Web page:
A Pakistani terror group’s affiliate has claimed responsibility for the December 6 attacks on Shia targets in Afghanistan, the largest sectarian attacks since the Taliban were ousted in 2001. Counterterrorism expert Brian Fishman says if it’s proved that Lashkar-e-Jhangvi-al-Alami, a splinter of Lashkar-e-Jhangvi, carried out the attacks, it may have had support from another militant group, the Haqqani network. He says the latest attacks will make the Afghans even more suspicious of Pakistan and undermine any efforts toward a peace deal with the insurgents. Fishman believes developments in Afghanistan point to a civil war post 2014 after the withdrawal of international forces. He says the United States should prioritize improving "the Afghan government’s ability to raise revenue and spend it effectively, before 2014."
These are the first sectarian attacks since the Taliban were toppled from power. Is this the beginning of new challenges in the Afghan insurgency? What does this signify?
This attack was so discordant from what we’ve come to expect in Afghanistan, not in the scope of the violence but in its clearly sectarian nature, that this is a really worrisome trend if it continues. But we need to wait and see if it’s going to continue.
This group Lashkar-e-Jhangvi, which is a Pakistani terrorist organization well known for its sectarian attacks in Pakistan, has been fingered for this. But why analysts are appropriately skeptical of at least those initial claims is that this is an organization that is fundamentally an urban organization in Pakistan. It’s not a group that is known to have deep ties in Afghanistan. It’s not even a group that is based in the Federally Administered Tribal Areas (FATA) along the Afghan border. It’s more of an urban organization in the heartland of Pakistan.
So there is a complicated story if it is indeed true that Lashkar-e-Jhangvi is the organization that was responsible for these attacks, because it’s not plausible that the organization could have done these things on its own. It would have required cooperation with -- at a bare minimum -- Pakistani Taliban groups based in the FATA, but most likely needed some sort of support from the Haqqani network that has demonstrated the ability to reach out across Afghanistan and has conducted major attacks on Kabul before. But that’s an analysis based on the assumption that LeJ was indeed the group that did this, but that’s still unproven.
But it wasn’t LeJ but a splinter group Lashkar-e-Jhangvi -al-Alami that claimed responsibility. Do you think the parent group LeJ was also involved?
This is the dynamic that we see in all of the established Pakistani terrorist organizations, whether it’s Lashkar-e-Jhangvi or Lashkar-e-Taiba. The leadership of these groups has stayed relatively steady in their traditional approach, especially these urban groups that have attracted some support from the Pakistani state and Lashkar-e-Jhangvi is one of those. Elements of the ISI [Pakistan’s military intelligence agency] have manipulated LeJ’s sectarian approach in order to satisfy militants and folks with an ideological agenda and keep them loyal to the state in the past.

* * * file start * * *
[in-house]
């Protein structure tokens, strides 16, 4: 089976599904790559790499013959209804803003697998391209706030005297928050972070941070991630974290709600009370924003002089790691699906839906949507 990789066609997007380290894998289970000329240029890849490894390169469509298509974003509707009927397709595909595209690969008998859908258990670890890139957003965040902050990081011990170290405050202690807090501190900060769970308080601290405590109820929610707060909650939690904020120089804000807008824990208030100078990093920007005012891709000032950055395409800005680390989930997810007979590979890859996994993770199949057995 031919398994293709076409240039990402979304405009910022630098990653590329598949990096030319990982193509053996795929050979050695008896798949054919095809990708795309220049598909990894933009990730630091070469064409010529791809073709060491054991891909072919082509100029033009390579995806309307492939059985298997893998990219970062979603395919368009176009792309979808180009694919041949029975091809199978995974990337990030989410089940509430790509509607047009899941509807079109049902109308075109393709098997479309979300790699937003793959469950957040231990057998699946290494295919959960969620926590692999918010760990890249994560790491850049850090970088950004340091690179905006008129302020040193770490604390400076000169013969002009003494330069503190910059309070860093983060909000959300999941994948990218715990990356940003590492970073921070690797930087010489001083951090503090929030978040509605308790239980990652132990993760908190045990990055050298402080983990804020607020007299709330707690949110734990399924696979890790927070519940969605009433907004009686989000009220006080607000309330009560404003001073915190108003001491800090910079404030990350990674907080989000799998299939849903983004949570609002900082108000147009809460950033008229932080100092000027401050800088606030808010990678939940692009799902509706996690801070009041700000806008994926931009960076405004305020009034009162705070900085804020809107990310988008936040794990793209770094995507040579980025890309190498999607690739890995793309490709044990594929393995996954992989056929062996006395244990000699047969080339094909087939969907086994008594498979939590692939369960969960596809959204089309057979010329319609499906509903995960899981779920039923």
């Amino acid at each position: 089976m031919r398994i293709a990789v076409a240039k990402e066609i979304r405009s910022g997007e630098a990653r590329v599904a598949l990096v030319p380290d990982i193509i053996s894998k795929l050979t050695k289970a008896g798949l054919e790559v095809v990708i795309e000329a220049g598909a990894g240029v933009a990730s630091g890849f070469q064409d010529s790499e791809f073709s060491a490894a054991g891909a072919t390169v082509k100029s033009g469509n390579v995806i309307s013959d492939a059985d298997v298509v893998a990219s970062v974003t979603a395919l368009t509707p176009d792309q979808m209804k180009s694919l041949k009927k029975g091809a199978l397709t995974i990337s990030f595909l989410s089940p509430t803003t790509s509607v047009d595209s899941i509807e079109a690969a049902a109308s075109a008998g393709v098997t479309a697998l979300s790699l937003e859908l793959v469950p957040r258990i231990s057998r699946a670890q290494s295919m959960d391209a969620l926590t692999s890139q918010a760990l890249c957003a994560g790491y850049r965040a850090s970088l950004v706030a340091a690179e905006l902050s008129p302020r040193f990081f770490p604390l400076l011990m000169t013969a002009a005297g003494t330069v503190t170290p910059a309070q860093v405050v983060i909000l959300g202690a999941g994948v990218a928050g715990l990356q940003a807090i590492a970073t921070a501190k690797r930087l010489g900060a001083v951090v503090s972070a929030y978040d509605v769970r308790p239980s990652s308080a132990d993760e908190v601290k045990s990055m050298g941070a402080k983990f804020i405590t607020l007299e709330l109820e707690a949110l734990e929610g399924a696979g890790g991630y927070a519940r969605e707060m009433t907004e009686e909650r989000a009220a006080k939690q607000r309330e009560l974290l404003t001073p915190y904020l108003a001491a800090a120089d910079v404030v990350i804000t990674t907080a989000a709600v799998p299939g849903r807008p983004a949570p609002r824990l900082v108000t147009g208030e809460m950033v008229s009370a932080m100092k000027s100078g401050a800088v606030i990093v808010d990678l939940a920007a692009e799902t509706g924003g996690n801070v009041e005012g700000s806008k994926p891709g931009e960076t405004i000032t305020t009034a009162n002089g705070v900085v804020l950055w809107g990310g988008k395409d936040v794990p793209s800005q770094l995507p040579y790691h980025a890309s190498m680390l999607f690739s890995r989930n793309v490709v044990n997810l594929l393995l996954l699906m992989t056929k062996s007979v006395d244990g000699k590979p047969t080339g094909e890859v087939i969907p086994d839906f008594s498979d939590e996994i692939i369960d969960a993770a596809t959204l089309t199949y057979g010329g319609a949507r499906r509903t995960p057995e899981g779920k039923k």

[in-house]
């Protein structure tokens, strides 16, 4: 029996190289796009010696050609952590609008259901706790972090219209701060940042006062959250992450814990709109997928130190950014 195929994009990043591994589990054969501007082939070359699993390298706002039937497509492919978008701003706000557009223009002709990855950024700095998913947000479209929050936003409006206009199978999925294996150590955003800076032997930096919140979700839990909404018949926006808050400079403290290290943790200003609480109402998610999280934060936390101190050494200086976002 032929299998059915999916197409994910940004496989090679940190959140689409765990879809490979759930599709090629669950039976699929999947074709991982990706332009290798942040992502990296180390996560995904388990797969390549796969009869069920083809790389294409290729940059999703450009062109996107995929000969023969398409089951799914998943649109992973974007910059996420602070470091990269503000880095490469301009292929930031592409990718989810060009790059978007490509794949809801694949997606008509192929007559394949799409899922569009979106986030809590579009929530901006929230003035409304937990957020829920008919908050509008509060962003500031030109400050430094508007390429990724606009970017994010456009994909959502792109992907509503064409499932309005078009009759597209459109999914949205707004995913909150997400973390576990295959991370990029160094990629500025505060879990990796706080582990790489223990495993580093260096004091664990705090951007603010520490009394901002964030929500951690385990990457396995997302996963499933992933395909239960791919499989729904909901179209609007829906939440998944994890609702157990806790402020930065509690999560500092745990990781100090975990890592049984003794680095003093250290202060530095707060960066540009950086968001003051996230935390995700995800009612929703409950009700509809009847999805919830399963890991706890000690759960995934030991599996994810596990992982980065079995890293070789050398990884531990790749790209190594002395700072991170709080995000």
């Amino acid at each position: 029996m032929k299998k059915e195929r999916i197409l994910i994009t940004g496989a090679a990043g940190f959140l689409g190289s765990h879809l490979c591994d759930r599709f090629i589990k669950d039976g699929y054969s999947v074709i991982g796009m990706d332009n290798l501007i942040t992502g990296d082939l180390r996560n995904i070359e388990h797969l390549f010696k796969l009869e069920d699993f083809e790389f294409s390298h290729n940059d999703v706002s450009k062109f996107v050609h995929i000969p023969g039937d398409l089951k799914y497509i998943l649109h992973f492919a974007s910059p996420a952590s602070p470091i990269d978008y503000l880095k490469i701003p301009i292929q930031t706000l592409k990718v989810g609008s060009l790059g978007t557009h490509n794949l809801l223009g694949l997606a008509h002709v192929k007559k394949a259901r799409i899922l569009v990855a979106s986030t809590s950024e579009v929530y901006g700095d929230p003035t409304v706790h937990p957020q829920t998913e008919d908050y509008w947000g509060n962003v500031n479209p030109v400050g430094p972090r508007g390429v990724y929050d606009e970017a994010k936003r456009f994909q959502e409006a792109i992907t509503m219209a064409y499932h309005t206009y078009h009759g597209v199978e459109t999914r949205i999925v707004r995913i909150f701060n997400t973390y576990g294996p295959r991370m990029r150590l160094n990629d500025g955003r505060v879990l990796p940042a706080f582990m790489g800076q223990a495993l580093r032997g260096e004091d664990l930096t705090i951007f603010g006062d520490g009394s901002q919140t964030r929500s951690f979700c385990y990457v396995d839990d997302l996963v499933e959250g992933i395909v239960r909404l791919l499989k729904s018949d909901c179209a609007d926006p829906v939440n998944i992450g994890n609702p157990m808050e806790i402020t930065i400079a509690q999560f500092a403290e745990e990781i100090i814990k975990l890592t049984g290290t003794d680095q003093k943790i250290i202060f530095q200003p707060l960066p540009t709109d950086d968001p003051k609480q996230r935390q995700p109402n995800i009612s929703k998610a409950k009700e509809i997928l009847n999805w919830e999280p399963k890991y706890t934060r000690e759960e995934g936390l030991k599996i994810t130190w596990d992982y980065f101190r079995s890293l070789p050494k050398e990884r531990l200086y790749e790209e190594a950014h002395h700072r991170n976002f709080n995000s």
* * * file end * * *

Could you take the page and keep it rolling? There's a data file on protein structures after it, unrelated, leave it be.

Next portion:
But over the past decade, one of the things we’ve seen is that these groups in Pakistan have begun to fray and lose some of their ability to control everybody that is at least nominally a member of the organization. Much of the blame for that has to go to al-Qaeda, which despite the fact that it has been operationally decimated in the Pakistani arena, has had success in conflating its global mission with opposition to the presence of foreign forces in Afghanistan, and that has been a compelling argument to the young members of the militant milieu in Pakistan.
I’m very much in the camp that thinks that after 2014 -- maybe not immediately, but in the years after 2014 -- there is likely to be a civil war in Afghanistan.
It’s very plausible that people in the organization [LeJ] conducted the attacks, but it may have been a splinter group. Many of the Pakistani militant organizations have been not exactly splintering in a formal sense. It’s just that members of their groups have been freelancing by coordinating with other organizations. We’ve seen that with LeT, probably most notably, but also with LeJ and HuJI [Harkat-ul-Jihad-al-Islami] guys and those folks when they wanted to get involved with action that is non-traditional for their group. And non-traditional means direct participation in the violence in Afghanistan because those groups have traditionally had agendas either focused on India or domestically in Pakistan.
Do you see the stamp of al-Qaeda or the Haqqani network in these attacks?
It’s certainly tempting to say that this is reminiscent of attacks that al-Qaeda has done. We know that al-Qaeda’s organization, particularly in Iraq, has adopted sectarian attacks, and in many ways the attacks earlier this month resemble those. But it’s important to remember that the central al-Qaeda leadership [and] Ayman al-Zawahiri, now the leader of al-Qaeda, is an organization that has been very careful in the past not to get bogged down in sectarian fights, to stay more focused on political goals. I’m skeptical that this was an attack that was sanctioned by Zawahiri himself and al-Qaeda’s most senior central leadership.